abandon him or her--as we, too, have been abandoned--in a futile effort
to evade our pain.
From the contemporary scientific perspective,
runs along a line that stretches behind me and ahead of me. The portion
of time that is behind me is "the past" and is irretrievably lost. The
portion ahead of me is "the future" and it has not yet arrived. The infinitely
small part where I am now ensconced is the ever-squirming-away "present,"
impossible to dwell in because it's ever-departing.
For me, this does not bear scrutiny.
I do not have the sense of my past as simply past, of my future as never
arriving, or of my present as an ever-fickle moment. My experience is of
a past that stretches behind me, resides in my present, and even occupies
my future; of a future that both stretches ahead of me and dwells in my
present; and of a present that is, well, ever-present, that is definitely
not squirming away.
Since my past in fact dwells in my present,
it can change in my present. While the "objective" facts of my history--such
as our having gone to the movies on Friday evening--cannot be altered,
I can discover that I was mistaken about the facts, on the one hand, and
the meaning of those facts can change, on the other hand. For example:
When I was a child, my parents were strict and critical. I resented how
they treated me and grew to believe that I was unlovable. In the course
of doing parenting myself--in that "present"--I came to recognise and appreciate
how difficult an undertaking parenting is, and that they had cared more
than I had realised; and I began to see that I might be worthy of care.
Our histories are not merely "objective
facts." Rather than being fixed, they are constantly being altered as our
lives unfold in our now (through ever-accruing meanings, not through willpower).
For instance, I fired a contractor after he dragged his feet for many months
and failed to finish the job. I was very angry at him for letting me down,
until I learned--months later--that he had gone bankrupt. I no longer viewed
him as incompetent or uncaring; and instead of being angry at him, I felt
sad about how our relationship had been disturbed and I regretted that
he hadn't told me about his financial difficulties so that we could have
dealt more cooperatively with our situation.
Another example: In a TV show that I'm
watching, she coldly declares that she's leaving. He feels hurt. Later,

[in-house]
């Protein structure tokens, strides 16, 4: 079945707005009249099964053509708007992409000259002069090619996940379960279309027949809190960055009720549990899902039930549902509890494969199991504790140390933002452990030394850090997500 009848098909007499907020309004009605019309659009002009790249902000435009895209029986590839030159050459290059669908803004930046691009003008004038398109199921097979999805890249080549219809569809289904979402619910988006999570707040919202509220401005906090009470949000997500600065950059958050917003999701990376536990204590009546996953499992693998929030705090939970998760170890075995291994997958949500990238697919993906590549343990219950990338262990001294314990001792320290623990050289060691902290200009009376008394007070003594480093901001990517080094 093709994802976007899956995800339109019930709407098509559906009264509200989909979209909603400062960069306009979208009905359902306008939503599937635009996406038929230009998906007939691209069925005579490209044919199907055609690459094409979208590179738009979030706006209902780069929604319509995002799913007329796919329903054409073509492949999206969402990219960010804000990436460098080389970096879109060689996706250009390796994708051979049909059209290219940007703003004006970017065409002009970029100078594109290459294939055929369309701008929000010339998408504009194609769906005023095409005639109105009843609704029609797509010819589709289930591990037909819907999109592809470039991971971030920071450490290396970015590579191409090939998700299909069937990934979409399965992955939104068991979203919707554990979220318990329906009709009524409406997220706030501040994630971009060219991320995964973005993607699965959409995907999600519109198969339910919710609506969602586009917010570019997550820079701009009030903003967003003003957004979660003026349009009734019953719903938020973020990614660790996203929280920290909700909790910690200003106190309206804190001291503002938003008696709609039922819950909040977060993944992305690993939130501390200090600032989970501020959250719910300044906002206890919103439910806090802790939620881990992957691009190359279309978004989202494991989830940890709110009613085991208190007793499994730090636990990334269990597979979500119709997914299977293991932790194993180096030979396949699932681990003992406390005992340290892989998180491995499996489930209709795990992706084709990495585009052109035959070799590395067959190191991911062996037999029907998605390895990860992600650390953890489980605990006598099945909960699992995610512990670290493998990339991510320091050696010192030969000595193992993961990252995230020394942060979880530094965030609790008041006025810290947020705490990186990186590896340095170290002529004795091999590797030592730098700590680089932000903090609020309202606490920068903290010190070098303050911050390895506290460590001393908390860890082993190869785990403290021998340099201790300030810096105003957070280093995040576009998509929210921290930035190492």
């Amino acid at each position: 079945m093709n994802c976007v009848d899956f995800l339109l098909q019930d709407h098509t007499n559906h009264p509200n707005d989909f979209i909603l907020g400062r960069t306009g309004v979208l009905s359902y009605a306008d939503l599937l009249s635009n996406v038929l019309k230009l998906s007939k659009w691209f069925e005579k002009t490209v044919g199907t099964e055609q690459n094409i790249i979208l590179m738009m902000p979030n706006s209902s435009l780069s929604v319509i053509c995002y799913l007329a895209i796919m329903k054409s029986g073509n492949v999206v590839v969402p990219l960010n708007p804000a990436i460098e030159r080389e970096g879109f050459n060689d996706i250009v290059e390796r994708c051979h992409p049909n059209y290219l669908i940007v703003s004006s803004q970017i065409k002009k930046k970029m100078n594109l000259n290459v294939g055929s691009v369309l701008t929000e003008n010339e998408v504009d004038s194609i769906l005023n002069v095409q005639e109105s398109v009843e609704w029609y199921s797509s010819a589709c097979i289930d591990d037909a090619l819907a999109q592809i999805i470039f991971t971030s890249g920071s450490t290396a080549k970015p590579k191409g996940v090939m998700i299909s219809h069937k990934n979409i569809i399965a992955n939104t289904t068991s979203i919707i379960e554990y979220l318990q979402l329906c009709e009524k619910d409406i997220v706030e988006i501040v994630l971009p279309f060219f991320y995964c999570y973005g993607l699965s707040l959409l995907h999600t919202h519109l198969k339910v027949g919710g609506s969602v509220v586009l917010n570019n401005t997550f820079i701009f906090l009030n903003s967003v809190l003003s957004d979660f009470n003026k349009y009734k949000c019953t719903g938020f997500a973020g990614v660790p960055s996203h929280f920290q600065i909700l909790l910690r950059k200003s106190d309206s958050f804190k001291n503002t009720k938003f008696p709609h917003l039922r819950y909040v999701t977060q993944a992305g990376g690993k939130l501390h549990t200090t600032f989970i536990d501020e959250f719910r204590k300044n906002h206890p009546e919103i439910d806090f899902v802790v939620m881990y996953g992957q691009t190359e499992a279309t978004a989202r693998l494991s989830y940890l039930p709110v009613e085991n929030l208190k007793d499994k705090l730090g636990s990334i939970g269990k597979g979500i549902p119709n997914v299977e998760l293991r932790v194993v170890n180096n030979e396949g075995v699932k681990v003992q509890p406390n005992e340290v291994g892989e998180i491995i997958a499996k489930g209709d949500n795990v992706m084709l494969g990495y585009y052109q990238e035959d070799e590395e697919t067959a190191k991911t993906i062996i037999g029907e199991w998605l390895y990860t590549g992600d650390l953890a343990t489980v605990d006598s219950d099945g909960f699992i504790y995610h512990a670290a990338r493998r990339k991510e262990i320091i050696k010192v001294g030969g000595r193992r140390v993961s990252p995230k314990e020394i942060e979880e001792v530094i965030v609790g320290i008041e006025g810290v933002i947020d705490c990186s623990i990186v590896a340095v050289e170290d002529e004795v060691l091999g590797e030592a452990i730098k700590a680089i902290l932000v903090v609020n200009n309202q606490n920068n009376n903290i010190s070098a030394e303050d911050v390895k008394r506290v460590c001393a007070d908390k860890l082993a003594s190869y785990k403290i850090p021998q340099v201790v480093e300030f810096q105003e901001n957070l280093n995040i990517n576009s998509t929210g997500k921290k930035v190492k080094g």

she confesses that she hates goodbyes and he realises that her cold good-bye
was a manifestation of her distress about good-byes, rather than her judgement
about him. For him, the meaning of her cold good-bye has been changed by
his new understanding of it.
Our futures also change in our present.
Such is the case in the recent spate of high school shootings. For some
students, their futures came to an abrupt halt in that present moment and
for others, e.g., the girl who was left paralysed, their futures were greatly
I suggest further that the time we experience
doesn't unfold in always equal duration. The 50 frightening seconds when
my aircraft engine temporarily conked out really did last nearly an eternity,
while the three weeks I've spent writing this essay have gone by in a flash.
Living beings ultimately want to live
and will typically struggle to maintain life when their being is threatened.
In fact, I will argue that even the act of suicide is a choice of people
who want to live and would choose life if they trusted that they could
find relief from their pain. They come to the possibility of suicide only
in the face of what is for them unbearable pain--physical or emotional--and
they can't figure out how to continue living with this pain.
People choose death in order to alleviate
their pain. Whether or not the pain of their situation is unbearable is
related to their particular structures and life histories. Hence, Christopher
Reeve can flourish even when paralysed from the neck down and in constant
need of a machine to help him breathe, while someone else might become
suicidal or homicidal in the face of a verbal sleight.
When someone names me, he or she is
saying that I am someone and, moreover, this
that one.. But naming is more than merely designating.
Names are not random assignments. They have particular meanings in each